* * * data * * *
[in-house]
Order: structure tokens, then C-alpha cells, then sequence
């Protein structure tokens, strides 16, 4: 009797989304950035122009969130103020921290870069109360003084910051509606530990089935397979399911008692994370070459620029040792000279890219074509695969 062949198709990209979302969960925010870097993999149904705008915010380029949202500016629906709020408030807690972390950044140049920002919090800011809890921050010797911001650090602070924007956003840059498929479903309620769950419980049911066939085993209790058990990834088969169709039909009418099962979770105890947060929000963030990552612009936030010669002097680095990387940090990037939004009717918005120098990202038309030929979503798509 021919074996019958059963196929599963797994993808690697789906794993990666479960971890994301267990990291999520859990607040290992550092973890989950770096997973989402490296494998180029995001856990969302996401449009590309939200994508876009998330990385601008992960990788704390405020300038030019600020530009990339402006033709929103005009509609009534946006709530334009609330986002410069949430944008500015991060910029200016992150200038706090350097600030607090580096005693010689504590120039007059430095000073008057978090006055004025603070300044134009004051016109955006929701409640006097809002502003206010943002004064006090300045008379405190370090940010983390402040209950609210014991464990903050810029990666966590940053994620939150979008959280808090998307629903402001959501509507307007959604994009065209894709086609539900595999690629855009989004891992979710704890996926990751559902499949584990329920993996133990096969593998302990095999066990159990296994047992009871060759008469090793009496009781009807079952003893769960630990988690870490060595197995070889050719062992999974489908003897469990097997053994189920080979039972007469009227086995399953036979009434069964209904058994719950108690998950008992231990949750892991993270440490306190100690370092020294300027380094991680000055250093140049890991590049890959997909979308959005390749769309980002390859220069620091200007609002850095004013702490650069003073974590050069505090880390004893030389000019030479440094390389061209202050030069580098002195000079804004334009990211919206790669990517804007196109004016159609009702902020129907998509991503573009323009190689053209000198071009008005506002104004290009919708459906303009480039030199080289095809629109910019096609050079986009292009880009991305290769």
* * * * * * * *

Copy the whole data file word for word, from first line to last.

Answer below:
[in-house]
Order: structure tokens, then C-alpha cells, then sequence
């Protein structure tokens, strides 16, 4: 009797989304950035122009969130103020921290870069109360003084910051509606530990089935397979399911008692994370070459620029040792000279890219074509695969 062949198709990209979302969960925010870097993999149904705008915010380029949202500016629906709020408030807690972390950044140049920002919090800011809890921050010797911001650090602070924007956003840059498929479903309620769950419980049911066939085993209790058990990834088969169709039909009418099962979770105890947060929000963030990552612009936030010669002097680095990387940090990037939004009717918005120098990202038309030929979503798509 021919074996019958059963196929599963797994993808690697789906794993990666479960971890994301267990990291999520859990607040290992550092973890989950770096997973989402490296494998180029995001856990969302996401449009590309939200994508876009998330990385601008992960990788704390405020300038030019600020530009990339402006033709929103005009509609009534946006709530334009609330986002410069949430944008500015991060910029200016992150200038706090350097600030607090580096005693010689504590120039007059430095000073008057978090006055004025603070300044134009004051016109955006929701409640006097809002502003206010943002004064006090300045008379405190370090940010983390402040209950609210014991464990903050810029990666966590940053994620939150979008959280808090998307629903402001959501509507307007959604994009065209894709086609539900595999690629855009989004891992979710704890996926990751559902499949584990329920993996133990096969593998302990095999066990159990296994047992009871060759008469090793009496009781009807079952003893769960630990988690870490060595197995070889050719062992999974489908003897469990097997053994189920080979039972007469009227086995399953036979009434069964209904058994719950108690998950008992231990949750892991993270440490306190100690370092020294300027380094991680000055250093140049890991590049890959997909979308959005390749769309980002390859220069620091200007609002850095004013702490650069003073974590050069505090880390004893030389000019030479440094390389061209202050030069580098002195000079804004334009990211919206790669990517804007196109004016159609009702902020129907998509991503573009323009190689053209000198071009008005506002104004290009919708459906303009480039030199080289095809629109910019096609050079986009292009880009991305290769």